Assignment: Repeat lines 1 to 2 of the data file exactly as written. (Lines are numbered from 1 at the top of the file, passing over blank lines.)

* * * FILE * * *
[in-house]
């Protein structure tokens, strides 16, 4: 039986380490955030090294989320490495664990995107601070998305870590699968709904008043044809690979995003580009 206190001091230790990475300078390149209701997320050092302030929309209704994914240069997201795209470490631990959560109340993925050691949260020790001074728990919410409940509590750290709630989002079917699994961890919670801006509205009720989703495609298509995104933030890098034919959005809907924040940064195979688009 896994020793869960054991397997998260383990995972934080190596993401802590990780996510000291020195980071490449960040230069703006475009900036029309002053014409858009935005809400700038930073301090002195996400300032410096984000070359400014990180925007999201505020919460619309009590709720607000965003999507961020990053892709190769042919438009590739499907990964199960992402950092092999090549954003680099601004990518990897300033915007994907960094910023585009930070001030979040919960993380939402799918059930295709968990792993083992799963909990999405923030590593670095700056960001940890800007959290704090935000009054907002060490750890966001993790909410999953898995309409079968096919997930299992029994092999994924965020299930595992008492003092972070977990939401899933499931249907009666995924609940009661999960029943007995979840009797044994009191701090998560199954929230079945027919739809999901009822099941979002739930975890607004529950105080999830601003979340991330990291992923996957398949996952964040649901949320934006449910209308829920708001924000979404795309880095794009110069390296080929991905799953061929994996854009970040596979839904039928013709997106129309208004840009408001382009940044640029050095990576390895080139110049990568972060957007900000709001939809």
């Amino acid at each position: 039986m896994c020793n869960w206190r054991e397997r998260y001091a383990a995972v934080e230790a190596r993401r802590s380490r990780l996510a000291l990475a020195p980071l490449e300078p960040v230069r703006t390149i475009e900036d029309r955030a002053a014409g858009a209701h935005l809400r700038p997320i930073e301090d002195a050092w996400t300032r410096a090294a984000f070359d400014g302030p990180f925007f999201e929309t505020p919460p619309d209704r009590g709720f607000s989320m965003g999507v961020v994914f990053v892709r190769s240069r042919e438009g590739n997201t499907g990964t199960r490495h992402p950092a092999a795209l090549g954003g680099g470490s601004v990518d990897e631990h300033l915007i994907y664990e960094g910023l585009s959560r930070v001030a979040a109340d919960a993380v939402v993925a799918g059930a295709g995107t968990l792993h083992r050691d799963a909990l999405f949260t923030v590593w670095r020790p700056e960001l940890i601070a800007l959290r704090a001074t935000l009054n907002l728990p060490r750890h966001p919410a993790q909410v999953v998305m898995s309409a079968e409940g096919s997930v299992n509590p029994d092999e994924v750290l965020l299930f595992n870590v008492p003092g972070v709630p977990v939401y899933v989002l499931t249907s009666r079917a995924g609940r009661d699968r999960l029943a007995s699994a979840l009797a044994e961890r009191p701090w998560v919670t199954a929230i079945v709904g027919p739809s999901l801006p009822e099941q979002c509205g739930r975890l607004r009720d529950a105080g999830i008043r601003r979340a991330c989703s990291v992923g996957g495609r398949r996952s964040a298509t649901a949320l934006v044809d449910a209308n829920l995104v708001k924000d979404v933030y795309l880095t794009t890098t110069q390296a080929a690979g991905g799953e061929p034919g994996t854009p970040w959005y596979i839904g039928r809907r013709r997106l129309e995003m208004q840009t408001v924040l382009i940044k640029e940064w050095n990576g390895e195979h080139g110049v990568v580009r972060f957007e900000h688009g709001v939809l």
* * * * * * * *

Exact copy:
[in-house]
């Protein structure tokens, strides 16, 4: 039986380490955030090294989320490495664990995107601070998305870590699968709904008043044809690979995003580009 206190001091230790990475300078390149209701997320050092302030929309209704994914240069997201795209470490631990959560109340993925050691949260020790001074728990919410409940509590750290709630989002079917699994961890919670801006509205009720989703495609298509995104933030890098034919959005809907924040940064195979688009 896994020793869960054991397997998260383990995972934080190596993401802590990780996510000291020195980071490449960040230069703006475009900036029309002053014409858009935005809400700038930073301090002195996400300032410096984000070359400014990180925007999201505020919460619309009590709720607000965003999507961020990053892709190769042919438009590739499907990964199960992402950092092999090549954003680099601004990518990897300033915007994907960094910023585009930070001030979040919960993380939402799918059930295709968990792993083992799963909990999405923030590593670095700056960001940890800007959290704090935000009054907002060490750890966001993790909410999953898995309409079968096919997930299992029994092999994924965020299930595992008492003092972070977990939401899933499931249907009666995924609940009661999960029943007995979840009797044994009191701090998560199954929230079945027919739809999901009822099941979002739930975890607004529950105080999830601003979340991330990291992923996957398949996952964040649901949320934006449910209308829920708001924000979404795309880095794009110069390296080929991905799953061929994996854009970040596979839904039928013709997106129309208004840009408001382009940044640029050095990576390895080139110049990568972060957007900000709001939809």